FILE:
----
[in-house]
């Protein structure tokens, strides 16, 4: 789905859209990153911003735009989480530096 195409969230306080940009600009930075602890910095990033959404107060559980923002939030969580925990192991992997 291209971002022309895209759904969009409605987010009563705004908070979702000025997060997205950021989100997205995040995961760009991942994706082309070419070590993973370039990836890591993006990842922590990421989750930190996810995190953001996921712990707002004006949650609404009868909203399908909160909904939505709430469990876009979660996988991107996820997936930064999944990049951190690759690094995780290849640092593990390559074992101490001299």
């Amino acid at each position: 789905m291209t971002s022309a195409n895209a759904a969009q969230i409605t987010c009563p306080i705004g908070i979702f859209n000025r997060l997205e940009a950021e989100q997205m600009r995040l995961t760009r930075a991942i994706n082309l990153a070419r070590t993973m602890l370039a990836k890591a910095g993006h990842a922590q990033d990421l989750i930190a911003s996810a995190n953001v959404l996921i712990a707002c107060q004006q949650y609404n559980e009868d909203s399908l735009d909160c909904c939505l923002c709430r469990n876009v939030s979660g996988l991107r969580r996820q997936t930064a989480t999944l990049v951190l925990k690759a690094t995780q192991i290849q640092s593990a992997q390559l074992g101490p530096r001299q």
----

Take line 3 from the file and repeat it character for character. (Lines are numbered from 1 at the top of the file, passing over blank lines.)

């Amino acid at each position: 789905m291209t971002s022309a195409n895209a759904a969009q969230i409605t987010c009563p306080i705004g908070i979702f859209n000025r997060l997205e940009a950021e989100q997205m600009r995040l995961t760009r930075a991942i994706n082309l990153a070419r070590t993973m602890l370039a990836k890591a910095g993006h990842a922590q990033d990421l989750i930190a911003s996810a995190n953001v959404l996921i712990a707002c107060q004006q949650y609404n559980e009868d909203s399908l735009d909160c909904c939505l923002c709430r469990n876009v939030s979660g996988l991107r969580r996820q997936t930064a989480t999944l990049v951190l925990k690759a690094t995780q192991i290849q640092s593990a992997q390559l074992g101490p530096r001299q």